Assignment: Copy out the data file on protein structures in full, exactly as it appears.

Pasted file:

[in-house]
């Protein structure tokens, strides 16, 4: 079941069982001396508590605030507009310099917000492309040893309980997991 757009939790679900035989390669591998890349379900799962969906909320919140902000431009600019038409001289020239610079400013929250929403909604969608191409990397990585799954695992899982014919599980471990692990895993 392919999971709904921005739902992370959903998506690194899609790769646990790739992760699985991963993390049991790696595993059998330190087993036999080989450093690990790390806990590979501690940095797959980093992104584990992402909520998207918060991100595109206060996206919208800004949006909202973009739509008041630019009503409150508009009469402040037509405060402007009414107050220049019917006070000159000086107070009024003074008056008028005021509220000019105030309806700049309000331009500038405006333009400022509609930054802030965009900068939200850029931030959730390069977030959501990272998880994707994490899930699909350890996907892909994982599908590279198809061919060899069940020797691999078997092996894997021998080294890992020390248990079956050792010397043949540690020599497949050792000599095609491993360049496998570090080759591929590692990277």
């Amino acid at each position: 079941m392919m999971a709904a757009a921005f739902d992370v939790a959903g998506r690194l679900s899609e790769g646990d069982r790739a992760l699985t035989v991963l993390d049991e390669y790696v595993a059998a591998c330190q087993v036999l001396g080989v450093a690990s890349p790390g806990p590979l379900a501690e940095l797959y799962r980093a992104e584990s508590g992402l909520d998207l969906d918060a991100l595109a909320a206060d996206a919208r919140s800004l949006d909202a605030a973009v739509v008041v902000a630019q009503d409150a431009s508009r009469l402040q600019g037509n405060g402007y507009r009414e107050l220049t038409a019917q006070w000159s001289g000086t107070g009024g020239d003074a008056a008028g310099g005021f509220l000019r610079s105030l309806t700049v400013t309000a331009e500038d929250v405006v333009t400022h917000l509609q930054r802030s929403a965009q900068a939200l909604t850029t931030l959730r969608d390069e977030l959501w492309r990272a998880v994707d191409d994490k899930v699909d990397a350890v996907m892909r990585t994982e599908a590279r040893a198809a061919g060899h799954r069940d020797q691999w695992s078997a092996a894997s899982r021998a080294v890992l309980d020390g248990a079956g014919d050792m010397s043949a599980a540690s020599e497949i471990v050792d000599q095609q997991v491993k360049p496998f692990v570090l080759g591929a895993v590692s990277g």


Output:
[in-house]
């Protein structure tokens, strides 16, 4: 079941069982001396508590605030507009310099917000492309040893309980997991 757009939790679900035989390669591998890349379900799962969906909320919140902000431009600019038409001289020239610079400013929250929403909604969608191409990397990585799954695992899982014919599980471990692990895993 392919999971709904921005739902992370959903998506690194899609790769646990790739992760699985991963993390049991790696595993059998330190087993036999080989450093690990790390806990590979501690940095797959980093992104584990992402909520998207918060991100595109206060996206919208800004949006909202973009739509008041630019009503409150508009009469402040037509405060402007009414107050220049019917006070000159000086107070009024003074008056008028005021509220000019105030309806700049309000331009500038405006333009400022509609930054802030965009900068939200850029931030959730390069977030959501990272998880994707994490899930699909350890996907892909994982599908590279198809061919060899069940020797691999078997092996894997021998080294890992020390248990079956050792010397043949540690020599497949050792000599095609491993360049496998570090080759591929590692990277």
């Amino acid at each position: 079941m392919m999971a709904a757009a921005f739902d992370v939790a959903g998506r690194l679900s899609e790769g646990d069982r790739a992760l699985t035989v991963l993390d049991e390669y790696v595993a059998a591998c330190q087993v036999l001396g080989v450093a690990s890349p790390g806990p590979l379900a501690e940095l797959y799962r980093a992104e584990s508590g992402l909520d998207l969906d918060a991100l595109a909320a206060d996206a919208r919140s800004l949006d909202a605030a973009v739509v008041v902000a630019q009503d409150a431009s508009r009469l402040q600019g037509n405060g402007y507009r009414e107050l220049t038409a019917q006070w000159s001289g000086t107070g009024g020239d003074a008056a008028g310099g005021f509220l000019r610079s105030l309806t700049v400013t309000a331009e500038d929250v405006v333009t400022h917000l509609q930054r802030s929403a965009q900068a939200l909604t850029t931030l959730r969608d390069e977030l959501w492309r990272a998880v994707d191409d994490k899930v699909d990397a350890v996907m892909r990585t994982e599908a590279r040893a198809a061919g060899h799954r069940d020797q691999w695992s078997a092996a894997s899982r021998a080294v890992l309980d020390g248990a079956g014919d050792m010397s043949a599980a540690s020599e497949i471990v050792d000599q095609q997991v491993k360049p496998f692990v570090l080759g591929a895993v590692s990277g």